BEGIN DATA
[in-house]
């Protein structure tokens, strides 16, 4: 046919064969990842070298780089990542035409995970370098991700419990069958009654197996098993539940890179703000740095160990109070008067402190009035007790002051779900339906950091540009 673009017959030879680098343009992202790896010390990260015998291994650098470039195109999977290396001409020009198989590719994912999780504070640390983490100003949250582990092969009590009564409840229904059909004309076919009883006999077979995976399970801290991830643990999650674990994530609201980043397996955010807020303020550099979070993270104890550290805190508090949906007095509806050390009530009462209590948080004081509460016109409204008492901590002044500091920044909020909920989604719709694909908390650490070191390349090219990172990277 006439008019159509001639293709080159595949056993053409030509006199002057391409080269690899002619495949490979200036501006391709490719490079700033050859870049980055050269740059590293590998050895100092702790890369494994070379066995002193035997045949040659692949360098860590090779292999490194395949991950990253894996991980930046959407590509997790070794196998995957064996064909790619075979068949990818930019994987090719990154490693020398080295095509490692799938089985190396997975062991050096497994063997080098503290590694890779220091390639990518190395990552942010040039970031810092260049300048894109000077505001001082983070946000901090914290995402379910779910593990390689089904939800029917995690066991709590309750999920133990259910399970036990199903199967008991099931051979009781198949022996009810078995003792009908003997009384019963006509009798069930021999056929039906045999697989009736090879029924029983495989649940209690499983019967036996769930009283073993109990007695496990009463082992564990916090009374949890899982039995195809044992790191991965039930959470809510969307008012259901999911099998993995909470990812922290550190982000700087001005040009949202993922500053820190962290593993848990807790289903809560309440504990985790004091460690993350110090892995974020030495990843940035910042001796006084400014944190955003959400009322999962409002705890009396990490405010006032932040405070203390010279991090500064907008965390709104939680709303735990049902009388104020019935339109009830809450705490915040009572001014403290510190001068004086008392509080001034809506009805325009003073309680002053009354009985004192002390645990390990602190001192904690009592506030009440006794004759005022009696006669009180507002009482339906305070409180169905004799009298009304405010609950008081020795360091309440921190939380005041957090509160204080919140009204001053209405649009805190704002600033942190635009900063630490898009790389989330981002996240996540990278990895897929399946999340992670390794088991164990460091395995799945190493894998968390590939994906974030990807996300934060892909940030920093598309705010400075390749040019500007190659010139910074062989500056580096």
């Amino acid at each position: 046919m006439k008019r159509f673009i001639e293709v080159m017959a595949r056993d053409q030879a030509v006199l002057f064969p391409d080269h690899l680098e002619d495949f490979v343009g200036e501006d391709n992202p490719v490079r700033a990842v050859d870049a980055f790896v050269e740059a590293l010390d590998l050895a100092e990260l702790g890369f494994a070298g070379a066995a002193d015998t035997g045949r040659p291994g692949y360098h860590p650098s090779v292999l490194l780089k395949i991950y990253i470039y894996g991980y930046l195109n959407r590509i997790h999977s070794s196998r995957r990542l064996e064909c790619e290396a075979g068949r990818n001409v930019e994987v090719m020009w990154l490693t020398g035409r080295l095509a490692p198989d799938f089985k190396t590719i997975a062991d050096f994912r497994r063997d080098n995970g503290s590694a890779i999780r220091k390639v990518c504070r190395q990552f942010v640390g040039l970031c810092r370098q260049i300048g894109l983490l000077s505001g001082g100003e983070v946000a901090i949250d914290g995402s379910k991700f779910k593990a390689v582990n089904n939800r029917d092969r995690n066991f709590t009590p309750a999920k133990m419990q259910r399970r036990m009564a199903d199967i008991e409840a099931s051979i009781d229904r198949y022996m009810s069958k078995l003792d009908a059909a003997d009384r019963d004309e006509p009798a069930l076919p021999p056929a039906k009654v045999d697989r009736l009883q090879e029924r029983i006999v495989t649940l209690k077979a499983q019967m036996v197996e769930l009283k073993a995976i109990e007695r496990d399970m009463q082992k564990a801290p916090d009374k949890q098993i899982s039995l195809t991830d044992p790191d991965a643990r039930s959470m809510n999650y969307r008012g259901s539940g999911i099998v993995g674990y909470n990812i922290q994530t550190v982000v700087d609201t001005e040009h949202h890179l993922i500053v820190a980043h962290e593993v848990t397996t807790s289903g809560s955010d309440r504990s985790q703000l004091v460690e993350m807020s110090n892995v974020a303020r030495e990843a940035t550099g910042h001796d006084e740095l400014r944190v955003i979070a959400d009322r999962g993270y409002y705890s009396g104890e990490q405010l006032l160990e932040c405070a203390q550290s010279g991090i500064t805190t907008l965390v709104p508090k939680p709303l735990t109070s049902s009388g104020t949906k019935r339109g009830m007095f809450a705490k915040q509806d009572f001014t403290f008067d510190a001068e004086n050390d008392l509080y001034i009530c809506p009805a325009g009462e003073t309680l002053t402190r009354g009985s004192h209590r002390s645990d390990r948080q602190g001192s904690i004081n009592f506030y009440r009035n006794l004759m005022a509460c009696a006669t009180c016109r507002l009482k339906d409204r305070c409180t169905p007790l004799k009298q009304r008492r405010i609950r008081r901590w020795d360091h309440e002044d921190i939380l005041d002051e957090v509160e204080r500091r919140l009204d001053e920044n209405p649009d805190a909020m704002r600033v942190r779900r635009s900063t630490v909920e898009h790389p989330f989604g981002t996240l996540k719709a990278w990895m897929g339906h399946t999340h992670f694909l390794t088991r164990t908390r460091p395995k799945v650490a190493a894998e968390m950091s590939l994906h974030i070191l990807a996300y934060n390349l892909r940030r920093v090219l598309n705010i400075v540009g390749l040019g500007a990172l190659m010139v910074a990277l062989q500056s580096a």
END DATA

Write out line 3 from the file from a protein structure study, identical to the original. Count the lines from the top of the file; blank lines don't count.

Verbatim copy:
């Amino acid at each position: 046919m006439k008019r159509f673009i001639e293709v080159m017959a595949r056993d053409q030879a030509v006199l002057f064969p391409d080269h690899l680098e002619d495949f490979v343009g200036e501006d391709n992202p490719v490079r700033a990842v050859d870049a980055f790896v050269e740059a590293l010390d590998l050895a100092e990260l702790g890369f494994a070298g070379a066995a002193d015998t035997g045949r040659p291994g692949y360098h860590p650098s090779v292999l490194l780089k395949i991950y990253i470039y894996g991980y930046l195109n959407r590509i997790h999977s070794s196998r995957r990542l064996e064909c790619e290396a075979g068949r990818n001409v930019e994987v090719m020009w990154l490693t020398g035409r080295l095509a490692p198989d799938f089985k190396t590719i997975a062991d050096f994912r497994r063997d080098n995970g503290s590694a890779i999780r220091k390639v990518c504070r190395q990552f942010v640390g040039l970031c810092r370098q260049i300048g894109l983490l000077s505001g001082g100003e983070v946000a901090i949250d914290g995402s379910k991700f779910k593990a390689v582990n089904n939800r029917d092969r995690n066991f709590t009590p309750a999920k133990m419990q259910r399970r036990m009564a199903d199967i008991e409840a099931s051979i009781d229904r198949y022996m009810s069958k078995l003792d009908a059909a003997d009384r019963d004309e006509p009798a069930l076919p021999p056929a039906k009654v045999d697989r009736l009883q090879e029924r029983i006999v495989t649940l209690k077979a499983q019967m036996v197996e769930l009283k073993a995976i109990e007695r496990d399970m009463q082992k564990a801290p916090d009374k949890q098993i899982s039995l195809t991830d044992p790191d991965a643990r039930s959470m809510n999650y969307r008012g259901s539940g999911i099998v993995g674990y909470n990812i922290q994530t550190v982000v700087d609201t001005e040009h949202h890179l993922i500053v820190a980043h962290e593993v848990t397996t807790s289903g809560s955010d309440r504990s985790q703000l004091v460690e993350m807020s110090n892995v974020a303020r030495e990843a940035t550099g910042h001796d006084e740095l400014r944190v955003i979070a959400d009322r999962g993270y409002y705890s009396g104890e990490q405010l006032l160990e932040c405070a203390q550290s010279g991090i500064t805190t907008l965390v709104p508090k939680p709303l735990t109070s049902s009388g104020t949906k019935r339109g009830m007095f809450a705490k915040q509806d009572f001014t403290f008067d510190a001068e004086n050390d008392l509080y001034i009530c809506p009805a325009g009462e003073t309680l002053t402190r009354g009985s004192h209590r002390s645990d390990r948080q602190g001192s904690i004081n009592f506030y009440r009035n006794l004759m005022a509460c009696a006669t009180c016109r507002l009482k339906d409204r305070c409180t169905p007790l004799k009298q009304r008492r405010i609950r008081r901590w020795d360091h309440e002044d921190i939380l005041d002051e957090v509160e204080r500091r919140l009204d001053e920044n209405p649009d805190a909020m704002r600033v942190r779900r635009s900063t630490v909920e898009h790389p989330f989604g981002t996240l996540k719709a990278w990895m897929g339906h399946t999340h992670f694909l390794t088991r164990t908390r460091p395995k799945v650490a190493a894998e968390m950091s590939l994906h974030i070191l990807a996300y934060n390349l892909r940030r920093v090219l598309n705010i400075v540009g390749l040019g500007a990172l190659m010139v910074a990277l062989q500056s580096a």